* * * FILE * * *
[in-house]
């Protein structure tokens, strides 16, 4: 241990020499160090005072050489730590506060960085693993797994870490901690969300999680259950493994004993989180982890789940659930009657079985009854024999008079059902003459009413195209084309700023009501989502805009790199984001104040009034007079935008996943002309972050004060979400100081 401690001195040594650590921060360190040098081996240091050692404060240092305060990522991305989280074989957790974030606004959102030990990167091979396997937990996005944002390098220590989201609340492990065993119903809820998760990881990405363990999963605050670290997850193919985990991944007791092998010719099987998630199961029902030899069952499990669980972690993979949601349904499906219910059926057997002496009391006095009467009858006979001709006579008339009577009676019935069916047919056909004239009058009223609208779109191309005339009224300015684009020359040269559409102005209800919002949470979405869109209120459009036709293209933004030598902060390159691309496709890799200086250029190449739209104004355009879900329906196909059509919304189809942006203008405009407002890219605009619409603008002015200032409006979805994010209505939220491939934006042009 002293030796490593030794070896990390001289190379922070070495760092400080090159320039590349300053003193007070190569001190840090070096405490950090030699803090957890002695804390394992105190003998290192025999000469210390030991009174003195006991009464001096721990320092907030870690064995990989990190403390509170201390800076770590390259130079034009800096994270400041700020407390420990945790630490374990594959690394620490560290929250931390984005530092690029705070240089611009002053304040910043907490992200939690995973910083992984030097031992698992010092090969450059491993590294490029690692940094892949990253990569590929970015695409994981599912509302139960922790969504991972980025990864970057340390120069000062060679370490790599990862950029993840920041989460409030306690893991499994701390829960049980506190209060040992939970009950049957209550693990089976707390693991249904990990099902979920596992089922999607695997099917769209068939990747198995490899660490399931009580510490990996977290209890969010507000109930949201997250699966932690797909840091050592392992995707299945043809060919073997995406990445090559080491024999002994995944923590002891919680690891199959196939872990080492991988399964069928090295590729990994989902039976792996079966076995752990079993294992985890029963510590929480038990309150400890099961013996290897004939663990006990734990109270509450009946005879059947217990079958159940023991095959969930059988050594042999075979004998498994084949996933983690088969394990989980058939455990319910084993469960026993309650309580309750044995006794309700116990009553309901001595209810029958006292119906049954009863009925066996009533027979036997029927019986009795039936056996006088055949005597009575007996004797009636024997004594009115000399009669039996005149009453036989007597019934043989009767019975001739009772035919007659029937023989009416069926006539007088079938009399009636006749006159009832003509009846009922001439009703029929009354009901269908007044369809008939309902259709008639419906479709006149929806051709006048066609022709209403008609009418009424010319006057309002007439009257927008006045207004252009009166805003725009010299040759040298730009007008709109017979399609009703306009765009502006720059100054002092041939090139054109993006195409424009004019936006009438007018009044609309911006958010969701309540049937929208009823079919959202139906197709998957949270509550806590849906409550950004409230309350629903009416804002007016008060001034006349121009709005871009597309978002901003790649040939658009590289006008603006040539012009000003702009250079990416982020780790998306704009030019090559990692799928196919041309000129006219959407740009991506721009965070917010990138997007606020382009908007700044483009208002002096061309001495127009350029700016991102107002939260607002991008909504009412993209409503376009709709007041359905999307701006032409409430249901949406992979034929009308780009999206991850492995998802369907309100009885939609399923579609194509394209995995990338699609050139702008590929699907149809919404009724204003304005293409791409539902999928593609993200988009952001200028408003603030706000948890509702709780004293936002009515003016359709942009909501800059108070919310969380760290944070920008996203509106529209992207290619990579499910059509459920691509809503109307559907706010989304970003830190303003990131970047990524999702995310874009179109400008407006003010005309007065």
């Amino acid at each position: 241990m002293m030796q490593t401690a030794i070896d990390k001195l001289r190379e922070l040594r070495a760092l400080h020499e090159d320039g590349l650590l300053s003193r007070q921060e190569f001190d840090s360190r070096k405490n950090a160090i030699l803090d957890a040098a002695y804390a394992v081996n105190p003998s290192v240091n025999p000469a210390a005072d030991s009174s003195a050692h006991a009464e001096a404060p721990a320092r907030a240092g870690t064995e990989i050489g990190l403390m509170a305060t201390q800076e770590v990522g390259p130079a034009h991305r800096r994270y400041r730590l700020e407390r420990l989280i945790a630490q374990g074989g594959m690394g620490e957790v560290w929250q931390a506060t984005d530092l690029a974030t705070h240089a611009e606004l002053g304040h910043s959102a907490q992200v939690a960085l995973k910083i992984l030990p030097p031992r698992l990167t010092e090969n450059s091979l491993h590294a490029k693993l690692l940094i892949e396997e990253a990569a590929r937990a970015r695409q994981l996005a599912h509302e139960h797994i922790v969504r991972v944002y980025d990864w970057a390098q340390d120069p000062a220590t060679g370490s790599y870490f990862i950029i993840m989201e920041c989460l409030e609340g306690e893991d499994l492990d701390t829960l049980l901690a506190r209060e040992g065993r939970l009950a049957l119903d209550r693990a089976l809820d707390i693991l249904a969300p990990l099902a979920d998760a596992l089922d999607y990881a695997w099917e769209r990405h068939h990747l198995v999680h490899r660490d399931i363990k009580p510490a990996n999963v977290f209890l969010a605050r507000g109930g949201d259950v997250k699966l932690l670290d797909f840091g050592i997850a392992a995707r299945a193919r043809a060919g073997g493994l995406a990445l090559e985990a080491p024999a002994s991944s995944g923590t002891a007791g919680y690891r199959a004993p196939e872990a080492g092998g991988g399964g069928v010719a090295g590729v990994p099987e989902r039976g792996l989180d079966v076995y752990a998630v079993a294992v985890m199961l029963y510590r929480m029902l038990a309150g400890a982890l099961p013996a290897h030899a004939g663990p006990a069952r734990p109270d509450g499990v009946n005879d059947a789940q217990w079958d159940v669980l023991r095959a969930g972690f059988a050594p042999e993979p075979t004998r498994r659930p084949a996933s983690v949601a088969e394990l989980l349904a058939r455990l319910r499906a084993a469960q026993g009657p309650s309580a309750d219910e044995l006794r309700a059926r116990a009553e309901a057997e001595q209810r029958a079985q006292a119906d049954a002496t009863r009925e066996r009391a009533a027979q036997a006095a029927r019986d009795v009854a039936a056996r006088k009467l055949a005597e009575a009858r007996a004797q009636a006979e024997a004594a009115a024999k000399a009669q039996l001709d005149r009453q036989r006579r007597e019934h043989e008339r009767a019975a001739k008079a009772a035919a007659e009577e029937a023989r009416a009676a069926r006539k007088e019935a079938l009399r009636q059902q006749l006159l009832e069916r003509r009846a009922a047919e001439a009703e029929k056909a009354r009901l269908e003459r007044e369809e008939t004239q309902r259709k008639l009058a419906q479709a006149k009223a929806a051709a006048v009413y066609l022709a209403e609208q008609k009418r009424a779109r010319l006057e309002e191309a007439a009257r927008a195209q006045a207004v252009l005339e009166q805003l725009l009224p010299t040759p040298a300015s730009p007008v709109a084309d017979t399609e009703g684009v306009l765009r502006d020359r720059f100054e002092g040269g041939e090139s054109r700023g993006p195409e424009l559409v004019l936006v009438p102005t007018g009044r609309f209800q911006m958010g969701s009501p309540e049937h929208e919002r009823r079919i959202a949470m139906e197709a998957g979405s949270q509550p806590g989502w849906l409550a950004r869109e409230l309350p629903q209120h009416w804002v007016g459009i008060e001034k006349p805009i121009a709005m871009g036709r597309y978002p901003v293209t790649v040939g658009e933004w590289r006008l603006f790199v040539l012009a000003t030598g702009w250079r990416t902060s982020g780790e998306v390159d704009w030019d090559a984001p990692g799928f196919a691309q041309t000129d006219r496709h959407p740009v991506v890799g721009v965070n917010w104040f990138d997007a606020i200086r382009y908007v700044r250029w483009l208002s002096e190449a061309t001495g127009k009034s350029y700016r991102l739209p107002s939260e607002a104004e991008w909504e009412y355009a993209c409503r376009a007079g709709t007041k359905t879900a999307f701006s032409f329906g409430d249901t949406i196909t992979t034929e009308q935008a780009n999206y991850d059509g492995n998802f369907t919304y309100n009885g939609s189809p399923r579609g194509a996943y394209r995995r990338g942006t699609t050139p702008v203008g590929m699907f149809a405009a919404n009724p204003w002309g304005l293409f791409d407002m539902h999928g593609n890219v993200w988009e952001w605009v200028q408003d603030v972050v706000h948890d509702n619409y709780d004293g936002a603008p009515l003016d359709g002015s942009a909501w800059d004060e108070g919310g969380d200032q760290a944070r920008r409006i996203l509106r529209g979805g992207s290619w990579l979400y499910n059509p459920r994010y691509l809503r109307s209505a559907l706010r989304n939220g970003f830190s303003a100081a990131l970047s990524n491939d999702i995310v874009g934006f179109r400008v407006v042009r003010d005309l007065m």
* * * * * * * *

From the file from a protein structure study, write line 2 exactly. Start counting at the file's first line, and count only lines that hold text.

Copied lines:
């Protein structure tokens, strides 16, 4: 241990020499160090005072050489730590506060960085693993797994870490901690969300999680259950493994004993989180982890789940659930009657079985009854024999008079059902003459009413195209084309700023009501989502805009790199984001104040009034007079935008996943002309972050004060979400100081 401690001195040594650590921060360190040098081996240091050692404060240092305060990522991305989280074989957790974030606004959102030990990167091979396997937990996005944002390098220590989201609340492990065993119903809820998760990881990405363990999963605050670290997850193919985990991944007791092998010719099987998630199961029902030899069952499990669980972690993979949601349904499906219910059926057997002496009391006095009467009858006979001709006579008339009577009676019935069916047919056909004239009058009223609208779109191309005339009224300015684009020359040269559409102005209800919002949470979405869109209120459009036709293209933004030598902060390159691309496709890799200086250029190449739209104004355009879900329906196909059509919304189809942006203008405009407002890219605009619409603008002015200032409006979805994010209505939220491939934006042009 002293030796490593030794070896990390001289190379922070070495760092400080090159320039590349300053003193007070190569001190840090070096405490950090030699803090957890002695804390394992105190003998290192025999000469210390030991009174003195006991009464001096721990320092907030870690064995990989990190403390509170201390800076770590390259130079034009800096994270400041700020407390420990945790630490374990594959690394620490560290929250931390984005530092690029705070240089611009002053304040910043907490992200939690995973910083992984030097031992698992010092090969450059491993590294490029690692940094892949990253990569590929970015695409994981599912509302139960922790969504991972980025990864970057340390120069000062060679370490790599990862950029993840920041989460409030306690893991499994701390829960049980506190209060040992939970009950049957209550693990089976707390693991249904990990099902979920596992089922999607695997099917769209068939990747198995490899660490399931009580510490990996977290209890969010507000109930949201997250699966932690797909840091050592392992995707299945043809060919073997995406990445090559080491024999002994995944923590002891919680690891199959196939872990080492991988399964069928090295590729990994989902039976792996079966076995752990079993294992985890029963510590929480038990309150400890099961013996290897004939663990006990734990109270509450009946005879059947217990079958159940023991095959969930059988050594042999075979004998498994084949996933983690088969394990989980058939455990319910084993469960026993309650309580309750044995006794309700116990009553309901001595209810029958006292119906049954009863009925066996009533027979036997029927019986009795039936056996006088055949005597009575007996004797009636024997004594009115000399009669039996005149009453036989007597019934043989009767019975001739009772035919007659029937023989009416069926006539007088079938009399009636006749006159009832003509009846009922001439009703029929009354009901269908007044369809008939309902259709008639419906479709006149929806051709006048066609022709209403008609009418009424010319006057309002007439009257927008006045207004252009009166805003725009010299040759040298730009007008709109017979399609009703306009765009502006720059100054002092041939090139054109993006195409424009004019936006009438007018009044609309911006958010969701309540049937929208009823079919959202139906197709998957949270509550806590849906409550950004409230309350629903009416804002007016008060001034006349121009709005871009597309978002901003790649040939658009590289006008603006040539012009000003702009250079990416982020780790998306704009030019090559990692799928196919041309000129006219959407740009991506721009965070917010990138997007606020382009908007700044483009208002002096061309001495127009350029700016991102107002939260607002991008909504009412993209409503376009709709007041359905999307701006032409409430249901949406992979034929009308780009999206991850492995998802369907309100009885939609399923579609194509394209995995990338699609050139702008590929699907149809919404009724204003304005293409791409539902999928593609993200988009952001200028408003603030706000948890509702709780004293936002009515003016359709942009909501800059108070919310969380760290944070920008996203509106529209992207290619990579499910059509459920691509809503109307559907706010989304970003830190303003990131970047990524999702995310874009179109400008407006003010005309007065």